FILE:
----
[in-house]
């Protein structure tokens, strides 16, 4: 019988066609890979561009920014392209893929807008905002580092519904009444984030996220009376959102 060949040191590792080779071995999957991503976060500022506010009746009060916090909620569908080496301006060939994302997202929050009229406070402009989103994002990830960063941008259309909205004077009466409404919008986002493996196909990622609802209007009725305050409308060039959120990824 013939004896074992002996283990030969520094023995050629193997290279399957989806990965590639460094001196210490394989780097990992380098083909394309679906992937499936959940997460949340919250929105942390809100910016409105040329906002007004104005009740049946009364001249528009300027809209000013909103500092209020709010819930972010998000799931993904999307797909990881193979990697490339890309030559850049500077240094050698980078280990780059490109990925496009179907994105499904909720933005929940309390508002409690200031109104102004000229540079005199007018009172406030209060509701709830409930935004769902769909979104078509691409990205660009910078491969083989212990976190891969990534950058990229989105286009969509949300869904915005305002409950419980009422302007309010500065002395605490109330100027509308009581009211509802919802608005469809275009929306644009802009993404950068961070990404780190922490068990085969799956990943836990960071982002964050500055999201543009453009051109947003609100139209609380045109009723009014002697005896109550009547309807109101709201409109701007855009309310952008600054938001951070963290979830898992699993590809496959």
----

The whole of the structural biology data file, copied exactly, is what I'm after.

[in-house]
């Protein structure tokens, strides 16, 4: 019988066609890979561009920014392209893929807008905002580092519904009444984030996220009376959102 060949040191590792080779071995999957991503976060500022506010009746009060916090909620569908080496301006060939994302997202929050009229406070402009989103994002990830960063941008259309909205004077009466409404919008986002493996196909990622609802209007009725305050409308060039959120990824 013939004896074992002996283990030969520094023995050629193997290279399957989806990965590639460094001196210490394989780097990992380098083909394309679906992937499936959940997460949340919250929105942390809100910016409105040329906002007004104005009740049946009364001249528009300027809209000013909103500092209020709010819930972010998000799931993904999307797909990881193979990697490339890309030559850049500077240094050698980078280990780059490109990925496009179907994105499904909720933005929940309390508002409690200031109104102004000229540079005199007018009172406030209060509701709830409930935004769902769909979104078509691409990205660009910078491969083989212990976190891969990534950058990229989105286009969509949300869904915005305002409950419980009422302007309010500065002395605490109330100027509308009581009211509802919802608005469809275009929306644009802009993404950068961070990404780190922490068990085969799956990943836990960071982002964050500055999201543009453009051109947003609100139209609380045109009723009014002697005896109550009547309807109101709201409109701007855009309310952008600054938001951070963290979830898992699993590809496959």